In a Wall Street Journal op-ed, former Bush economic adviser Larry Lindsay writes that as a "matter of principle," President Bush should "seek to leave office with an exchange rate consistent with one that would be market-determined, a goal requiring an appreciation of the yuan of roughly 1% per month."
The New York Times' wonky Jim Rutenberg arrives on his new beat and writes that the President's appearance in Connecticut yesterday to push his Health Savings Accounts plan seemed to intentionally put "the president on domestic policy ground far from the war in Iraq." LINK
For those with enough time and focus to stop pondering Scott McClellan's future: you should know that, per ABC News' Ann Compton, White House CoS and non-Massy candidate Andy Card is sporting a cast on his left arm, after he broke his wrist and his elbow in a fall while biking with POTUS last week.
"Both parties believe that by November the Medicare drug benefit will be a plus for them," and both are therefore readying Medicare messaging to members over the recess, writes Patrick O'Connor of the Hill. LINK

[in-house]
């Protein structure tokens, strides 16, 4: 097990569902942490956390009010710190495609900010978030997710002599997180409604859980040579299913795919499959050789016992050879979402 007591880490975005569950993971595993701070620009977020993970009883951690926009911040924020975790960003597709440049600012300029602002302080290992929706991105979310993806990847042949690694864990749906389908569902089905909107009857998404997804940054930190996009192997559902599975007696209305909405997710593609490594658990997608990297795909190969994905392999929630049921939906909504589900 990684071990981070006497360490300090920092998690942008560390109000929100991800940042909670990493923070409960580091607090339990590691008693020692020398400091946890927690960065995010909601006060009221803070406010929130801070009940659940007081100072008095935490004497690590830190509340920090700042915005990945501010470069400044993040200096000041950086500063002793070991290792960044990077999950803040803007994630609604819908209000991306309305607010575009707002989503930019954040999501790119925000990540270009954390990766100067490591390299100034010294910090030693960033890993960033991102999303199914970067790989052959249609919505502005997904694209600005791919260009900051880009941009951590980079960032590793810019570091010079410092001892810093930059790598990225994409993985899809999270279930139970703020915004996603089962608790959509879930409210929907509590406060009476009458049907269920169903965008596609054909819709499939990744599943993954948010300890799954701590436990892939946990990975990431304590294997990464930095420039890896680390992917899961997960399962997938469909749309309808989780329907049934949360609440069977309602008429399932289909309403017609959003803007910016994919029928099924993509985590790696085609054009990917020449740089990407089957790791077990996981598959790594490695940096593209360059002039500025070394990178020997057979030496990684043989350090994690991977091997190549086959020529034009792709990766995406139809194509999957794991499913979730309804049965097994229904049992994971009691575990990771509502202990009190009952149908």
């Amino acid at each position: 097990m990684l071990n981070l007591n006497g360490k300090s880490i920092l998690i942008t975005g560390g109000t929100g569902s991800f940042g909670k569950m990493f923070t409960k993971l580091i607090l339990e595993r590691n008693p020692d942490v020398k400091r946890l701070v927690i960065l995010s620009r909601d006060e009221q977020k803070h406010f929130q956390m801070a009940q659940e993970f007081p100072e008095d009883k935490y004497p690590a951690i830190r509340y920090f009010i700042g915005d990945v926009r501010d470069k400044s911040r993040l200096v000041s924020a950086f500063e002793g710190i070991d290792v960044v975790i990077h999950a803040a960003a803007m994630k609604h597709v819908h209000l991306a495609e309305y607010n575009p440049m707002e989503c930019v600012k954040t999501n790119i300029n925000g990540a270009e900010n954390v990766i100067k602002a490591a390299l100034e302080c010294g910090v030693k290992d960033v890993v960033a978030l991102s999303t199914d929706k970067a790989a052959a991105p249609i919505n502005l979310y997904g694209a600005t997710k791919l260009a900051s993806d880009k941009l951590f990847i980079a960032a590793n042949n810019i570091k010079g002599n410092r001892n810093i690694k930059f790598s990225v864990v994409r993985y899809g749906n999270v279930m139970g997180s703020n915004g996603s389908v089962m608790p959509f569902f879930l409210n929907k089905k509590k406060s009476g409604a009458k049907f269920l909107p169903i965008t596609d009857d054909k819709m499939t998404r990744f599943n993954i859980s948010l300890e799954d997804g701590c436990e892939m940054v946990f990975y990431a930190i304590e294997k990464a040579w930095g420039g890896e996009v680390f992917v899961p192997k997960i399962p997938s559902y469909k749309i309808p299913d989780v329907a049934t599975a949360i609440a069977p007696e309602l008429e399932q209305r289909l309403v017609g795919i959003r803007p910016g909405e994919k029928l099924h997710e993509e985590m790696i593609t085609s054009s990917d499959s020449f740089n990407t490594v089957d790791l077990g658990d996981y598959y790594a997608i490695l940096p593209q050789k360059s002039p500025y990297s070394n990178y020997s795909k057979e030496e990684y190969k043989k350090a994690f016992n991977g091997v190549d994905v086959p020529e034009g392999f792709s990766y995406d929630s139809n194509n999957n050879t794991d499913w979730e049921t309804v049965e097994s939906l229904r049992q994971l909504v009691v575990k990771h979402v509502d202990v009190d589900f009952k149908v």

Politics of surveillance:
The New York Times ed board endorses a Sen. Chuck Schumer bill that would put the domestic surveillance program on the fast track to the Supreme Court. LINK
The Pentagon database that tracked war protests "improperly retained reports that should have been removed, according to an internal review," reports the Los Angeles Times. LINK
Politics of national security:
The nuclear agreement with India "gained support from key lawmakers in both parties" yesterday, the Los Angeles Times reports, in spite of some concerns and questions about the program. LINK
The White House's domestic nuclear plan, unveiled yesterday, is taking more heat, "both from those who say it does not move fast enough to consolidate plutonium stores and from those who say restarting bomb production would encourage aspiring nuclear powers across the globe to develop weapons." LINK